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Hunter Review

February 6, 2019 | Posted by Bryan Kristopowitz
Hunter Jason Kellerman
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Hunter Review  

Hunter Review

Jason Kellerman– Hunter
Rachel Cerda– Danni
Nick Searcy– Volakas
Ryan Heindl– Luke
Leigh Foster– Paul
Beau Forbes– Peter

(check out the rest of the cast here)

Directed by David Tarleton
Screenplay by Jason Kellerman

Distributed by Random Media

Not Rated
Runtime– 90 minutes


Hunter, directed by David Tarleton, is a new low budget action horror flick that has the potential to be a worthwhile low budget franchise. Set to hit all on demand digital platforms on February 12th, 2019, the movie stars Jason Kellerman as Hunter (Kellerman also wrote the movie’s screenplay), a homeless former MMA fighter seemingly at the end of his rope on the mean streets of Chicago. Still distraught almost a year after watching his mother and young sister die at the hands of a mysterious gang of psychopaths, he ends up in a homeless shelter where he has to talk with a social worker named Danni (Rachel Cerda) in order to stay there. Hunter really doesn’t want to talk to Danni. Hunter just wants to get something eat, maybe take a shower, get some clean clothes, and then move on with his life. Danni insists, though. After some cajoling and whatnot, Danni eventually gets Hunter to open up. His story isn’t pretty.

While all of that is going on, the gang of psychopaths that killed Hunter’s family, led by the creepy as hell Volakas (Nick Searcy), are still operating in Chicago, and forcing the troubled young man Luke (Ryan Heindl) to find potential victims for the group. It’s a messed up situation that Luke struggles with because, well, the whole process of finding victims is soul killing and just awful. Luke keeps doing it, though. He can’t find a way out.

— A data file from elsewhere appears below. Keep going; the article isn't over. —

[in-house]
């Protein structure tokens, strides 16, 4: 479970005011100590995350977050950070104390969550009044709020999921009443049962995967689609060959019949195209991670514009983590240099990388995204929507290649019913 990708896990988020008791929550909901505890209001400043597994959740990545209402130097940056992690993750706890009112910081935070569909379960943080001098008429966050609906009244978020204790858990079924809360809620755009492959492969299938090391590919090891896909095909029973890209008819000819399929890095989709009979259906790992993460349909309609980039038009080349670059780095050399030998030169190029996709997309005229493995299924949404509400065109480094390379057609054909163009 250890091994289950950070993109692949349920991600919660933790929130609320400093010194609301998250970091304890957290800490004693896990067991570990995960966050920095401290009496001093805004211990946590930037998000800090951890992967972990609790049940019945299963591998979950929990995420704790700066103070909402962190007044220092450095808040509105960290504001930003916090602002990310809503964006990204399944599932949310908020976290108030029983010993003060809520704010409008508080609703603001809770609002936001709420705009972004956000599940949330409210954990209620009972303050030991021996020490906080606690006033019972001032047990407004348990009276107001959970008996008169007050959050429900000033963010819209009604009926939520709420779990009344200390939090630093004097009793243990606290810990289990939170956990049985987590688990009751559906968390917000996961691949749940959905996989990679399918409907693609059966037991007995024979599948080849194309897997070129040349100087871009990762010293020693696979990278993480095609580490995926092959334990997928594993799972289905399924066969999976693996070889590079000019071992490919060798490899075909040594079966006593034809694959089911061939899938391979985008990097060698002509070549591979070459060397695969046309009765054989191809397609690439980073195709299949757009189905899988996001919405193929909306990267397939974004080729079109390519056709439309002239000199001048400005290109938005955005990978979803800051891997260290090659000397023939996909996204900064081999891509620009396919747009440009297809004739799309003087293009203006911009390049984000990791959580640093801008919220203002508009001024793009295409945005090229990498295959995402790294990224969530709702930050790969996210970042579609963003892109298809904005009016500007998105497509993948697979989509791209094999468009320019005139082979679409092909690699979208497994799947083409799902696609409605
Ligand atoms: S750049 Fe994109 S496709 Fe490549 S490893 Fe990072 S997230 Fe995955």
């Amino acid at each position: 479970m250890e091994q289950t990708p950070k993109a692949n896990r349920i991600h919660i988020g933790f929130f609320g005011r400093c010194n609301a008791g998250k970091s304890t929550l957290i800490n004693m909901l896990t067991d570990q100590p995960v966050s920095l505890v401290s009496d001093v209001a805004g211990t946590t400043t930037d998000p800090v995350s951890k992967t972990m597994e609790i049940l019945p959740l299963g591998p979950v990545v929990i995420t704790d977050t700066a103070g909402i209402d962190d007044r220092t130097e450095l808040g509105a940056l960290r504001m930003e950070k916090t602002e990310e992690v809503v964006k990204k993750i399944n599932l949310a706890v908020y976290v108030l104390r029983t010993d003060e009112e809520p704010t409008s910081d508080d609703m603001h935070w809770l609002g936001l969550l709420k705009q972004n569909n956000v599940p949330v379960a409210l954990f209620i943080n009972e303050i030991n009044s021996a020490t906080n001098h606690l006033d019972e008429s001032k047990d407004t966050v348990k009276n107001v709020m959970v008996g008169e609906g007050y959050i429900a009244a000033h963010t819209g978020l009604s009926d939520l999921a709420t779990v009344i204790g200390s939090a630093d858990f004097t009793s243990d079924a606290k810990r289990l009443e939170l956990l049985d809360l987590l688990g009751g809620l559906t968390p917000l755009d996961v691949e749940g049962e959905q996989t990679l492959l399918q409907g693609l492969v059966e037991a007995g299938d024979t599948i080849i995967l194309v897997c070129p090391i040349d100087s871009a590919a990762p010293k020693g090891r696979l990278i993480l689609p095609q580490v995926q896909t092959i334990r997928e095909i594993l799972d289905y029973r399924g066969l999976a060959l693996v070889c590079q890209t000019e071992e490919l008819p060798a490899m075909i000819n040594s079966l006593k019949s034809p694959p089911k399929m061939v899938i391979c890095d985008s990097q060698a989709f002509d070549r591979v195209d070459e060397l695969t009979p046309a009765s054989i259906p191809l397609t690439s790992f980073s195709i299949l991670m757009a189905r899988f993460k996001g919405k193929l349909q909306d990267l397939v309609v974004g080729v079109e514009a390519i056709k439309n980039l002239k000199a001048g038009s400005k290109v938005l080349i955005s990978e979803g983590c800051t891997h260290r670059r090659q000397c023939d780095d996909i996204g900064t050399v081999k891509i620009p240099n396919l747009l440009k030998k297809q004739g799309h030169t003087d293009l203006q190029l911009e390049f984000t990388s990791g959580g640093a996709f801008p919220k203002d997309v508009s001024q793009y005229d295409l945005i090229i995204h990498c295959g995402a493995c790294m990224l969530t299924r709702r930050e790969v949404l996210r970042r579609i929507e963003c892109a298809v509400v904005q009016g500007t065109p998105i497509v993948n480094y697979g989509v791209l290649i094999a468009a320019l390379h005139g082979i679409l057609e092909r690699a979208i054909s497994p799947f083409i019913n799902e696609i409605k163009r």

And so that, essentially, is the core of what’s going on with Hunter. It helps set the stage for potential further stories in this dark world where innocent people can be killed at random for no reason beyond being targeted by Volakas, something that you will want to see when Hunter is finished.

What I found most interesting about Hunter is how it takes its time getting to where it wants to go but never seems like it’s padding out its running time. You don’t even really know that it’s a horror movie until Volakas show up. Until then it seems more like a small, personal drama about a homeless guy trying to figure out what happened to his life. Yes, there’s some action stuff/fighting stuff there when we see Hunter kicking ass and getting his ass kicked, but once we leave the cage and we find out that Hunter’s life was turned upside down, I thought Hunter was going to be a drama more than anything else. Hunter has problems and he needs to work them out with a social worker. We’ve all seen that movie or TV show before. But then, as the movie progresses further and Nick Searcy shows up, the movie is about “real” human problems and a gang of killer psychos. How often do we see that?